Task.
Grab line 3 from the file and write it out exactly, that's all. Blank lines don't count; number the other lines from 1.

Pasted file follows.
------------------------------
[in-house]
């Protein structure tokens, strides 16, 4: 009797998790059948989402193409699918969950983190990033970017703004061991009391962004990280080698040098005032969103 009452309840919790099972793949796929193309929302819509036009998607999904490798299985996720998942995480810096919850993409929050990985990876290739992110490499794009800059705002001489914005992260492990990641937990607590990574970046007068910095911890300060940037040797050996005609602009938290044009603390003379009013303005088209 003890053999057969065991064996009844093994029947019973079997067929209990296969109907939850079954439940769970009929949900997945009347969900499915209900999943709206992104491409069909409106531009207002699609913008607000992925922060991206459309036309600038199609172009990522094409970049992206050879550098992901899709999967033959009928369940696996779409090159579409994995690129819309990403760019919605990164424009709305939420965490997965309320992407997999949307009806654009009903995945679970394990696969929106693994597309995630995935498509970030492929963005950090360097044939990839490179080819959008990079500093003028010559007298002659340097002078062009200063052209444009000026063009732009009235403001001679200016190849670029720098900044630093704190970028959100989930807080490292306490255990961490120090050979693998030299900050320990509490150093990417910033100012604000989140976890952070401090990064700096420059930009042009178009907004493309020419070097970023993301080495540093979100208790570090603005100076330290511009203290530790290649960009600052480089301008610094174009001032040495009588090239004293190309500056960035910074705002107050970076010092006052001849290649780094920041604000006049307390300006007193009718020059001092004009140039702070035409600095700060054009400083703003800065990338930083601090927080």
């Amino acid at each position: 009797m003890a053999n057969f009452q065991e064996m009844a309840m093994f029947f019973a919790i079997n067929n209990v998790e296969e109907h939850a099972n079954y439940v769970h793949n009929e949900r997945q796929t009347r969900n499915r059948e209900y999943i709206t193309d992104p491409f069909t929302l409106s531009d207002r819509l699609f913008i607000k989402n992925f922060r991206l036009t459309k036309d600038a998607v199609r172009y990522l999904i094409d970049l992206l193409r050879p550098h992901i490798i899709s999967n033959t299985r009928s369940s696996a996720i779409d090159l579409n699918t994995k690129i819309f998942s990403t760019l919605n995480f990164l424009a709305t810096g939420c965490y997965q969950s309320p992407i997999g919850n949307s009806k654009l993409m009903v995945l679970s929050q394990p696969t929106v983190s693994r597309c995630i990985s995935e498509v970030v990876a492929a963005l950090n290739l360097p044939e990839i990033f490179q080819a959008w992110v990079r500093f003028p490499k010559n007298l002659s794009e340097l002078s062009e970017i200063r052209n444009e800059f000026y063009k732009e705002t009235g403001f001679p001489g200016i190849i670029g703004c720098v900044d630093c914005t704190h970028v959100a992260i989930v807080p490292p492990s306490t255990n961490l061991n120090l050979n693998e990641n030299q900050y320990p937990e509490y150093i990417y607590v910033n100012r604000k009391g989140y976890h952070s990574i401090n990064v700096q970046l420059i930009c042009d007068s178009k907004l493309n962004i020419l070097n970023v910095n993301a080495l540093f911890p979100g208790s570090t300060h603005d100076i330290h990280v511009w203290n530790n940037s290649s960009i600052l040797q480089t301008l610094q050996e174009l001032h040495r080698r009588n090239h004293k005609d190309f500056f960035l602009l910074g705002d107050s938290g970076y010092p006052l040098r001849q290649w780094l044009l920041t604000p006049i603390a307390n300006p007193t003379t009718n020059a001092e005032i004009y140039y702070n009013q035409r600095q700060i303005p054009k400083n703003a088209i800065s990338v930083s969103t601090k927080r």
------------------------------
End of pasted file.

């Amino acid at each position: 009797m003890a053999n057969f009452q065991e064996m009844a309840m093994f029947f019973a919790i079997n067929n209990v998790e296969e109907h939850a099972n079954y439940v769970h793949n009929e949900r997945q796929t009347r969900n499915r059948e209900y999943i709206t193309d992104p491409f069909t929302l409106s531009d207002r819509l699609f913008i607000k989402n992925f922060r991206l036009t459309k036309d600038a998607v199609r172009y990522l999904i094409d970049l992206l193409r050879p550098h992901i490798i899709s999967n033959t299985r009928s369940s696996a996720i779409d090159l579409n699918t994995k690129i819309f998942s990403t760019l919605n995480f990164l424009a709305t810096g939420c965490y997965q969950s309320p992407i997999g919850n949307s009806k654009l993409m009903v995945l679970s929050q394990p696969t929106v983190s693994r597309c995630i990985s995935e498509v970030v990876a492929a963005l950090n290739l360097p044939e990839i990033f490179q080819a959008w992110v990079r500093f003028p490499k010559n007298l002659s794009e340097l002078s062009e970017i200063r052209n444009e800059f000026y063009k732009e705002t009235g403001f001679p001489g200016i190849i670029g703004c720098v900044d630093c914005t704190h970028v959100a992260i989930v807080p490292p492990s306490t255990n961490l061991n120090l050979n693998e990641n030299q900050y320990p937990e509490y150093i990417y607590v910033n100012r604000k009391g989140y976890h952070s990574i401090n990064v700096q970046l420059i930009c042009d007068s178009k907004l493309n962004i020419l070097n970023v910095n993301a080495l540093f911890p979100g208790s570090t300060h603005d100076i330290h990280v511009w203290n530790n940037s290649s960009i600052l040797q480089t301008l610094q050996e174009l001032h040495r080698r009588n090239h004293k005609d190309f500056f960035l602009l910074g705002d107050s938290g970076y010092p006052l040098r001849q290649w780094l044009l920041t604000p006049i603390a307390n300006p007193t003379t009718n020059a001092e005032i004009y140039y702070n009013q035409r600095q700060i303005p054009k400083n703003a088209i800065s990338v930083s969103t601090k927080r």